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When Ann and I started writing Habits of the Creative Mind, we were motivated by a desire to represent writing as creative engagement with the world. There’s no best place to start and there’s no predetermined end point when it comes to making sense of the world; you just dive in. But, it’s in the nature of textbooks to impose linear order on their contents: any subject is made to appear to have a beginning, middle, and an end. This isn’t a problem when the subject at hand is best taught in a linear fashion. But the thing about creativity is that it’s not the result of a linear process. There’s no equation A+B+C that, when followed in order, produces creative output.
When we say creativity is a habit of mind, we mean that it only comes about through regular, deliberate practice. And that practice has many different forms, such as paying attention, exploring, connecting, revising, and so on. One doesn’t practice paying attention exclusively; nor does paying attention always precede exploring, despite what the layout of our Table of Contents suggests. Even beginning doesn’t necessarily come first! All the habits wrap around one another; they refer to one another recursively; each one pulls, dialectically, towards a sense of a coherent whole, on the one hand, and a focus on the smallest of details, on the other.
Imagine, instead, a circular book where you could enter at any point.
You start somewhere. You keep moving. You return and start again. You practice and practice, but you are never done. (Ann has written at length about how she started one course using Habits. That essay starts on page 4 of a pdf that may be found here.)
A course syllabus reproduces the linear distortion of what creative engagement with the world (i.e., writing) entails. Before our students are even seated, before we have any idea who they are, university policy requires that we have a document for them with deadlines and peer review days, a document that makes it look like all that lies ahead for them is the drafting and revising of papers.
But a syllabus, like a pre-draft outline, is best understood as a provisional itinerary.
SO, if a course is a journey, what do we put on our syllabi?
In our classes, attendance is required. You can’t practice if you’re not there.
You have to bring the book and the required readings to class with you. Every class.
You have to check the class website and your email regularly: plans change, assignments get revised, alternate routes emerge. Class meets twice a week, but your education takes place 24/7.
We have our students hand in their papers in digital form in folders that are shared with all the other members of the class. (You can do this pretty easily with Dropbox or Google Docs.)
Our essay, “On Evaluating Student Writing,” is devoted to the discussing how to assess the work students produce in response to assignments drawn from Habits. We recommend making the grading criteria explicit on the syllabus. We tell our students that we are looking for work that:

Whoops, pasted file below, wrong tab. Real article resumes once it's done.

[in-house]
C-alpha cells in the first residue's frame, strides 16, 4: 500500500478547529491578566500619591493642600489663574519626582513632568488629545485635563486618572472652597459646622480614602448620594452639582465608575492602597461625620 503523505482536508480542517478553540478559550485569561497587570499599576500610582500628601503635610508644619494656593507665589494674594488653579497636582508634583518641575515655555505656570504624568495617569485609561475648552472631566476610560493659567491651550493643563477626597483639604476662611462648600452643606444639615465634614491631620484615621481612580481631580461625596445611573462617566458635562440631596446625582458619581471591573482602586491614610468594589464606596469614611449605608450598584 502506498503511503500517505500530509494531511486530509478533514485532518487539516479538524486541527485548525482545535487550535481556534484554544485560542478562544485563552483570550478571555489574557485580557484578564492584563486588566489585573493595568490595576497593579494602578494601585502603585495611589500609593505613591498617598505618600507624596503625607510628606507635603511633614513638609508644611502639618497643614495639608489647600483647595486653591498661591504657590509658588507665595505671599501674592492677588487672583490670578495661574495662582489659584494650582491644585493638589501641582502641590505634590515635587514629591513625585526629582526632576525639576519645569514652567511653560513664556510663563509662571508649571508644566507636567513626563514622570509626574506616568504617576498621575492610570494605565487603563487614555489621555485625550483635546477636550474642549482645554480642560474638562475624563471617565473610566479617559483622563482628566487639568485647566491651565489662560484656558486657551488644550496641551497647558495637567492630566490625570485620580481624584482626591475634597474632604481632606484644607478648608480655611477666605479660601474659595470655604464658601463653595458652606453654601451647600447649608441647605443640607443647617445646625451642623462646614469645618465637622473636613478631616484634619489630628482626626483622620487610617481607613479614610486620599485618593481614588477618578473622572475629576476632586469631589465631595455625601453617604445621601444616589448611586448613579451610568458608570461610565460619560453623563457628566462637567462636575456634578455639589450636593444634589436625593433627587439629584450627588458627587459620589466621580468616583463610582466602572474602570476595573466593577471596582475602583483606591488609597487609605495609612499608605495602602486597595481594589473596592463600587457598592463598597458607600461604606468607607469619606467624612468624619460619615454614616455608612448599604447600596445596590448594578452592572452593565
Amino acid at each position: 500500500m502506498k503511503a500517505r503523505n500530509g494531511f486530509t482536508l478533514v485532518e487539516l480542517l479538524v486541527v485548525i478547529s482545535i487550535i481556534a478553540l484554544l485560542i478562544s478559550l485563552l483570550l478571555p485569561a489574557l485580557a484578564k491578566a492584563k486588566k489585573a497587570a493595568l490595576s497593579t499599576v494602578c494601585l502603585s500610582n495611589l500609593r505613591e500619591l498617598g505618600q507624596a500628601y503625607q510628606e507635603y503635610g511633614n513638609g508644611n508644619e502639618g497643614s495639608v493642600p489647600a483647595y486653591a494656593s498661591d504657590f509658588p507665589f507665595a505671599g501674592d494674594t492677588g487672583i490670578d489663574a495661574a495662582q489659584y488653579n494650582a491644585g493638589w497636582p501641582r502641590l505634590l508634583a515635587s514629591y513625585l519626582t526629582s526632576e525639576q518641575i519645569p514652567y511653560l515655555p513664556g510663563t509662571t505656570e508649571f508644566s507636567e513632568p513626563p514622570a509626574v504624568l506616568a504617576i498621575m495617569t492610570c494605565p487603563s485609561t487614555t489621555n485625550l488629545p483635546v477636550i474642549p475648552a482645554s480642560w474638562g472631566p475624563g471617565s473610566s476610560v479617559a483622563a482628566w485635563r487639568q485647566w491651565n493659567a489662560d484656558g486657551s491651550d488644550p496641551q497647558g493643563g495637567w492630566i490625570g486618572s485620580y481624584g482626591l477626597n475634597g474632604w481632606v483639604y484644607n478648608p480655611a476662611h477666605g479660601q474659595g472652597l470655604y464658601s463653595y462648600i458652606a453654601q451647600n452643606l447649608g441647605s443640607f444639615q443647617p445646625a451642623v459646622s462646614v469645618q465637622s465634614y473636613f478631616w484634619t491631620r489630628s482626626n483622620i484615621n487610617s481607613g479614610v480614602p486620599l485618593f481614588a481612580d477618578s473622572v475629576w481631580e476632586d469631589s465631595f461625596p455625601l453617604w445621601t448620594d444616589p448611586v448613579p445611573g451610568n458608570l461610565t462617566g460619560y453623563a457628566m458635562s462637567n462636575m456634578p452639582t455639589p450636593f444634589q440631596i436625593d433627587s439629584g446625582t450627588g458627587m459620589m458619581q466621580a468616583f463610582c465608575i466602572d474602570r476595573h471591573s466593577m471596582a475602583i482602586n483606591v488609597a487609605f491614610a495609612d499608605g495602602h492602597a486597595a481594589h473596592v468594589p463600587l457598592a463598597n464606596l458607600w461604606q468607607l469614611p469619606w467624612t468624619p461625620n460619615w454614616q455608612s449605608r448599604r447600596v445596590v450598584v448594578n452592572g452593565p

- asks genuine questions or poses genuine problems;
- works with thought-provoking sources;
- shows the writer’s mind at work making compelling connections and developing ideas, arguments, or thoughts that are new to the writer;
- explores complications (perhaps by using words like: “but,” “and,” “or”);
- is presented and organized to engage bright, attentive readers;
- and makes each word count.
We think that it’s important to have the syllabus convey the fact that the achievement of intellectual creativity requires steady, sustained practice and that progress in this realm is not necessarily uniform or linear.
So, we take into account:
- Attendance and participation in class discussion;
- Timely submission of drafts and revisions.
And, for each student, we weigh these with:
- The best work each student has submitted.
This means that all assignments are recorded and that the final grade for the course represents an assessment of each student’s sustained level of achievement.
You’re likely to have these prescribed by your program or department. So, you can say that there will be X number of papers required and produce a calendar with dates. But we recommend describing this work in relation to the overarching goal of Habits: by the end of the semester, we want our students to have produced their best writing to date and for them to leave the class with evidence that they can ask a real question and that they can follow that question wherever it leads.
We think that the idea of plagiarism is best handled as an object of inquiry so, in our syllabi, we direct our students to our essay, “On Working with the Words of Others,” which considers citation and creativity together.
And then, as the semester unfolds, we spend our time together exploring what is entailed in using writing as a technology for thinking new thoughts.
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